17 As Jesus started on his way, a man ran up to him and fell on his knees before him. “Good teacher,” he asked, “what must I do to inherit eternal life?”
21 Jesus looked at him and loved him. “One thing you lack,” he said. “Go, sell everything you have and give to the poor, and you will have treasure in heaven. Then come, follow me.”
22 At this the man’s face fell. He went away sad, because he had great wealth.
23 Jesus looked around and said to his disciples, “How hard it is for the rich to enter the kingdom of God!”Mark 10:17-23 NRSV
We have come to an unexpected and very unusual place in the history of humanity. So many of us are very apprehensive about our futures and about our collective future.
That’s putting it mildly. It might be closer to the mark to say that many of us are terrified of what the future may bring.
Many experts and prognosticators have been warning of hard economic times coming. Some of the warning signs began to flash even before the crisis posed by the coronavirus came around.
And now that so many of us are staying at home, and most work and economic activity has ground to a halt, there is almost no possibility that a serious recession can be avoided.
Many who make their livings by studying such things say that we’re not headed into a recession, but that it will be a full-blown depression, the like of which we haven’t seen since October of 1929.
The story recounted here in Mark 10 can be instructive for us today. The Master plainly tells this 1st Century high-roller that his great wealth is an impediment to his ever entering God’s Kingdom.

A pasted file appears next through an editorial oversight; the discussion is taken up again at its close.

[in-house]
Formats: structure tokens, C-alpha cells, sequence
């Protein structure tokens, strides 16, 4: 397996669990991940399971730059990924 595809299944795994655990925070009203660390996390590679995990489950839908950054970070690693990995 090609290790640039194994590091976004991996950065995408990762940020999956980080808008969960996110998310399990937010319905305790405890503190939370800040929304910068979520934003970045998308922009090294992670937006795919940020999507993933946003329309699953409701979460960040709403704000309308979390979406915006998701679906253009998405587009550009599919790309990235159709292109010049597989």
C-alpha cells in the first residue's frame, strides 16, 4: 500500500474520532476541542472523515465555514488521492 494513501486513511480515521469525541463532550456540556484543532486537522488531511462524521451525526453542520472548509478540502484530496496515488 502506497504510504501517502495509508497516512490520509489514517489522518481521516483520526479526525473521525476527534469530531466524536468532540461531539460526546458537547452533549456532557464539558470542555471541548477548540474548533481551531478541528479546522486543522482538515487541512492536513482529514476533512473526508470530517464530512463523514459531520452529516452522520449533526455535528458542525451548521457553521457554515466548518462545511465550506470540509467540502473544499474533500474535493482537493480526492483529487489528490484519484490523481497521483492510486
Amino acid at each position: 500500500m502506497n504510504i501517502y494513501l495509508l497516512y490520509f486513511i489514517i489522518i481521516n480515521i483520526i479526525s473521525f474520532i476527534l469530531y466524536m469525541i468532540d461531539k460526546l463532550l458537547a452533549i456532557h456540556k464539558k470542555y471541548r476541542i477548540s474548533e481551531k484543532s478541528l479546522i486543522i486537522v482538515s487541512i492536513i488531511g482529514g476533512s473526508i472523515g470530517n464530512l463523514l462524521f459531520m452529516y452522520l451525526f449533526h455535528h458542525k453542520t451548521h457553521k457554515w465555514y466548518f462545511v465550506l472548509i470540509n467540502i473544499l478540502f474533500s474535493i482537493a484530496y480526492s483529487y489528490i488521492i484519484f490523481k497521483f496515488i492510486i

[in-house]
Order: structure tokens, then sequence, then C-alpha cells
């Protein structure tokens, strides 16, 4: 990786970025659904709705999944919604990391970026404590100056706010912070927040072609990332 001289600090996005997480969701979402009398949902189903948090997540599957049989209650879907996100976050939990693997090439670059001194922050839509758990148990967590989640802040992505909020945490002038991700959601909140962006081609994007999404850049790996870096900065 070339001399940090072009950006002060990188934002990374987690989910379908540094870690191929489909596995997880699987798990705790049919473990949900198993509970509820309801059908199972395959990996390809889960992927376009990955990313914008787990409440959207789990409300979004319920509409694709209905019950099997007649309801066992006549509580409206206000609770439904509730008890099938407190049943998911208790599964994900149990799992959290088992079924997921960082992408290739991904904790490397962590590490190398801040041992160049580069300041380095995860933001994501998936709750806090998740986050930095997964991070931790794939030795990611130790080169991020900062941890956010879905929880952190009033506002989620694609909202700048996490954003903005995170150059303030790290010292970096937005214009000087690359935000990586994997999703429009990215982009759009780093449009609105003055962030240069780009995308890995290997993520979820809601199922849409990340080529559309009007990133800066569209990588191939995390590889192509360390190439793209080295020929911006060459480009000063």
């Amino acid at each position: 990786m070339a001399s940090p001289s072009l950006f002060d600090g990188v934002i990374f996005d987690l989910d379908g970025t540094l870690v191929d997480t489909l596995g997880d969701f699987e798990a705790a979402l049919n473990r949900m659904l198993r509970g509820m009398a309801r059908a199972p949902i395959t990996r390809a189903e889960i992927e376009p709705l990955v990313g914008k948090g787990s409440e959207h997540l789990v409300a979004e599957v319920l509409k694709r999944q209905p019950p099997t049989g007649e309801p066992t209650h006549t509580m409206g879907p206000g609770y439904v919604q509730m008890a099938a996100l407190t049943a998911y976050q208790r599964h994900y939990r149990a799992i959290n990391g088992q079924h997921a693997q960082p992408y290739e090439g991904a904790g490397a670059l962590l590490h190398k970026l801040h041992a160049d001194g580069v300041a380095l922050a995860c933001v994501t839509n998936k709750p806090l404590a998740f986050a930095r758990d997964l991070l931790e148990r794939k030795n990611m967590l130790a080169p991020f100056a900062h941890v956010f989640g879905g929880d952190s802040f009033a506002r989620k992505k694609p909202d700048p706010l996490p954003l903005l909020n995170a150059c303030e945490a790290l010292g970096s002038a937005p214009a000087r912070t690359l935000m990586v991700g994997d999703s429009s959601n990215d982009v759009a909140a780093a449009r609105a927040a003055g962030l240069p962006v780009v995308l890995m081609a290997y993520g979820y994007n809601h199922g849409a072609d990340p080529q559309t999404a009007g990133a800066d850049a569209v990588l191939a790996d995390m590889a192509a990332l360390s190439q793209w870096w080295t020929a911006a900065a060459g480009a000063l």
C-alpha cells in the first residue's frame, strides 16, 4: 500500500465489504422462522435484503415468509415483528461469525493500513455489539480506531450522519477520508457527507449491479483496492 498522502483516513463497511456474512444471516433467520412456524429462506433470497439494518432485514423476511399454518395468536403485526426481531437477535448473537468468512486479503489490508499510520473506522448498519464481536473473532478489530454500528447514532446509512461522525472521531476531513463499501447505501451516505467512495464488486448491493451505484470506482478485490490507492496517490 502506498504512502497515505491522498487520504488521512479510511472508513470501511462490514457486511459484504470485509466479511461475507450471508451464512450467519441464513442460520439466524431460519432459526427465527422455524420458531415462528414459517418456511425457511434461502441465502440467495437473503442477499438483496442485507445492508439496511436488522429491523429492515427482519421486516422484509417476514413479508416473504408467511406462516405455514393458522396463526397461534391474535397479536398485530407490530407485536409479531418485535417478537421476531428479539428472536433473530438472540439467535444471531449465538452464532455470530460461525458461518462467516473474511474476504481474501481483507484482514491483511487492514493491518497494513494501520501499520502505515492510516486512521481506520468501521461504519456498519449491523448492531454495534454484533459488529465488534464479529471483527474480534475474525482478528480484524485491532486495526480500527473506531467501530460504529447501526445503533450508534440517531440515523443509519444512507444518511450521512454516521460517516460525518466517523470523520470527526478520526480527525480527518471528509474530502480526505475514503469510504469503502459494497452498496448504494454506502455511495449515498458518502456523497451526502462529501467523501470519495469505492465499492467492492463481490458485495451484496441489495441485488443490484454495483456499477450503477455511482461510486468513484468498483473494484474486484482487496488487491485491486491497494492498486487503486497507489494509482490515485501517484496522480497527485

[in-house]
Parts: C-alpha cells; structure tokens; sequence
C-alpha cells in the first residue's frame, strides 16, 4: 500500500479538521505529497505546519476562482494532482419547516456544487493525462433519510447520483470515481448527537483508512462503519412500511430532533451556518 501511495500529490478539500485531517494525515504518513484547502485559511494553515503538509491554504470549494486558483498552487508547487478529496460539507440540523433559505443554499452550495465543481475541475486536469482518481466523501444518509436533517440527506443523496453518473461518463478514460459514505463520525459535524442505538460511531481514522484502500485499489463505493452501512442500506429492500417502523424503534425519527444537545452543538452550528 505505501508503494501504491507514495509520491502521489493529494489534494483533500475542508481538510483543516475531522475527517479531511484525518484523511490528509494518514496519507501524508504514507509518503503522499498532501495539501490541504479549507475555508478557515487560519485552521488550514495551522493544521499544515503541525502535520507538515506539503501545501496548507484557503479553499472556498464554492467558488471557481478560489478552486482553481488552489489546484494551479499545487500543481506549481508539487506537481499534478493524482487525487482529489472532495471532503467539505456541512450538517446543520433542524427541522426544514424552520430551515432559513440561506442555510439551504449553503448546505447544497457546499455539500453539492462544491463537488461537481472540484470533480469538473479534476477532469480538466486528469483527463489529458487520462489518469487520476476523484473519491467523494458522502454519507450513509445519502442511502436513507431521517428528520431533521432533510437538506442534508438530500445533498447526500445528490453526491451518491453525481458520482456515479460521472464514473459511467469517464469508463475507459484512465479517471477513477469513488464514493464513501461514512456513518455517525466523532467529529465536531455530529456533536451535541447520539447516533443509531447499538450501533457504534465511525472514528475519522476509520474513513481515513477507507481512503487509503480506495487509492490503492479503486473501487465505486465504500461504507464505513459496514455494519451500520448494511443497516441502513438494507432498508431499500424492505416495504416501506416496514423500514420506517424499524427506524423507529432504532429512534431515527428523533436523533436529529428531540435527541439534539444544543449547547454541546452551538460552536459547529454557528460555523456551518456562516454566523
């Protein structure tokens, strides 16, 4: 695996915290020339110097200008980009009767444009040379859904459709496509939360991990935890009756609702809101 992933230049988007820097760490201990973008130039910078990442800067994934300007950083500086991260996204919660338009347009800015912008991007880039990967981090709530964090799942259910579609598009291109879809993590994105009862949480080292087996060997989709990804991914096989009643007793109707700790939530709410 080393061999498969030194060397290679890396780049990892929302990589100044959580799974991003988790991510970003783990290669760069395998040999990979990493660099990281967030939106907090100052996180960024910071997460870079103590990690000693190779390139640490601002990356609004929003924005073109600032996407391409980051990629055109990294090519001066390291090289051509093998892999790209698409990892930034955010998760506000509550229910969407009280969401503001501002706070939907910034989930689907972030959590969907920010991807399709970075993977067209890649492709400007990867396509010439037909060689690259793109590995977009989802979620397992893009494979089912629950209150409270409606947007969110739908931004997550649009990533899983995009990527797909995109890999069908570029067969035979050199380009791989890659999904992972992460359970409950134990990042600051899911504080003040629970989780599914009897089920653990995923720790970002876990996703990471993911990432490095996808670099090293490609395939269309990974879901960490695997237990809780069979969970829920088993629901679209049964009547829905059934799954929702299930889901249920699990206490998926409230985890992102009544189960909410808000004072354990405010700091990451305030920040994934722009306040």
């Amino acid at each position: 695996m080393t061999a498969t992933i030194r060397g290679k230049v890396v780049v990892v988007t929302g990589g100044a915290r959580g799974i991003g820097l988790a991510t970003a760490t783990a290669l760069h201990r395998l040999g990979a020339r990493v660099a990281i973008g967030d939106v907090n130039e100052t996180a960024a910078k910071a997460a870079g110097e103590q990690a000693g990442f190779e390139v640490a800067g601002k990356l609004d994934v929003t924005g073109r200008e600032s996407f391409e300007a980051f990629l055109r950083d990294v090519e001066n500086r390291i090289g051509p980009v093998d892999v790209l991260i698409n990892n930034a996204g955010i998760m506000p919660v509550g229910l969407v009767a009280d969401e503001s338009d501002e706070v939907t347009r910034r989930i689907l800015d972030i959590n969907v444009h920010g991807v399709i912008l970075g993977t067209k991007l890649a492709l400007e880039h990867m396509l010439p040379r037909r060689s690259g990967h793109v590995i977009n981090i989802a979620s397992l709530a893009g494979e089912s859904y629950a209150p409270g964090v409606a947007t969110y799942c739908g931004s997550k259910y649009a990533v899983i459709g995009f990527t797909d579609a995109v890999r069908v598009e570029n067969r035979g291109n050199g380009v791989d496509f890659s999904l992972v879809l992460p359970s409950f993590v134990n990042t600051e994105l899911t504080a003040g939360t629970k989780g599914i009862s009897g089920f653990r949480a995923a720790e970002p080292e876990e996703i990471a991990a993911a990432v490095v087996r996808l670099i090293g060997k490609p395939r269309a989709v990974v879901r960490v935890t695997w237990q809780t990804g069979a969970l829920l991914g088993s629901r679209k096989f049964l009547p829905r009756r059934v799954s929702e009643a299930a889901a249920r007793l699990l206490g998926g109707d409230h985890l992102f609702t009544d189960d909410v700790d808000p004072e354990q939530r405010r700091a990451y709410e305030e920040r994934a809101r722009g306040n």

We have been living in a time when people with great wealth — people who’ve amassed a lot of stuff — are greatly admired.
We write and read stories about them and may wish that we could get into that elite club.
Sometimes, we give them their own reality shows.
But — as was true in 1st Century Palestine — there are so many of our elites who are sitting on huge piles of cash today but are stunningly spiritually-impoverished.
Although we can’t know exactly how events will play out as this crisis unfolds, I have no doubt that many people who have been at the top of the pyramid, so to speak, are going see a lot of their wealth — and the power and influence that usually come with it — disappear.
And we’ll be reminded once again that great riches and prestige and all of that do not enrich us spiritually; that they are — for so many of us — great burdens we carry through life, burdens that may well keep us from entering into God’s Kingdom.
This is a time for all of us to desire above all else to enrich ourselves spiritually, to lay up treasure in heaven, as Jesus said to this would-be follower in Mark’s Gospel.
Those who amass this kind of wealth know well that these riches cannot be taken away by anyone or anything.
They know that their loving, compassionate actions bring them closer to their fellows, closer to true wealth and closer — most especially — to God’s Kingdom.
May we remember this as we go — together — through these uncertain and trying times.
© 2020 The Fellowship of St Francis